Association Between Race/Ethnicity and COVID-19 Disease Outcomes in the United States: A Qualitative Systematic Review of the Literature
Background/Objective: As studies have shown disparities in coronavirus disease-19 prevalence and severity, we sought to evaluate differences in outcomes of acute SARS-CoV-2 infection by race/ethnicity.
Design: Systematic review
Data Source: Studies from PubMed were included.
Review methods: Articles published in English language from January 1, 2019 through March 22, 2020. Studies included were observational studies that examined racial or ethnic disparities in SARS-CoV-2 infection outcomes in the United States. One reviewer performed data extraction.
Results: Out of a possible 1,944 articles, 99 observational studies (82 individual-level and 17 population-level) were included. Differential rates of hospitalization or otherwise severe illness (as indicated by intensive care unit admission, complications, and/or death) from coronavirus disease-19 (COVID-19) by race/ethnicity were reported, with many studies indicating higher rates of hospitalization for minority populations (particularly African American individuals) and results more mixed on differences in severe illness. Ecological studies showed associations between population-level proportion of minority residents and greater mortality from COVID-19. There were few studies examining racial differences in pediatric populations.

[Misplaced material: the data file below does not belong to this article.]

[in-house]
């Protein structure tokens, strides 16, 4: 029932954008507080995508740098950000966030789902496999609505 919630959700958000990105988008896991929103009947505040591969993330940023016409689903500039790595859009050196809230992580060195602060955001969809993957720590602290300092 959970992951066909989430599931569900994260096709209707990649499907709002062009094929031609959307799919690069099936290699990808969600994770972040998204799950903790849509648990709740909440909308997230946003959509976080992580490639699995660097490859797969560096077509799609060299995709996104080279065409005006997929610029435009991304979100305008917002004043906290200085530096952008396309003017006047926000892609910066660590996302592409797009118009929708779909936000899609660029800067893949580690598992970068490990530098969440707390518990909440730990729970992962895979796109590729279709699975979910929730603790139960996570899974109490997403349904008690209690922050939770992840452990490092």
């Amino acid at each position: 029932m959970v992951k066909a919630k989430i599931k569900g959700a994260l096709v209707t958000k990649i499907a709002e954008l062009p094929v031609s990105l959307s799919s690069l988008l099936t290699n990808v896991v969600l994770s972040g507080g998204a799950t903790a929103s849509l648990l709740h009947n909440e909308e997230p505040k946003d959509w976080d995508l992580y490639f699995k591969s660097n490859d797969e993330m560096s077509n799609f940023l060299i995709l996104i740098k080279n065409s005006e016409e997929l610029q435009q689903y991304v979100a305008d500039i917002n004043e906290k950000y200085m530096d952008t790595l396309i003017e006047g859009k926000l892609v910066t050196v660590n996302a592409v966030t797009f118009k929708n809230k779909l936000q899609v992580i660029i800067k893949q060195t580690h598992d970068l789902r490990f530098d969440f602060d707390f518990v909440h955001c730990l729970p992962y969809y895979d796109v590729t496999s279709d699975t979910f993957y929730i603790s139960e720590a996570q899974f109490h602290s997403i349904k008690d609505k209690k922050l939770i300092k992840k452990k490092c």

Conclusions: There are disparities in hospitalization for COVID-19, with non-Hispanic black and Hispanic individuals experiencing higher rates. This disparity is not consistently seen in case-fatality among individuals receiving care, suggesting that social and economic inequity, rather than individual biological factors, drive individual-level COVID-19 hospitalization, as well as mortality at the population level.
Smith, Jacob, "Association Between Race/Ethnicity and COVID-19 Disease Outcomes in the United States: A Qualitative Systematic Review of the Literature" (2021). MEDI 9331 Scholarly Activities Clinical Years. 44.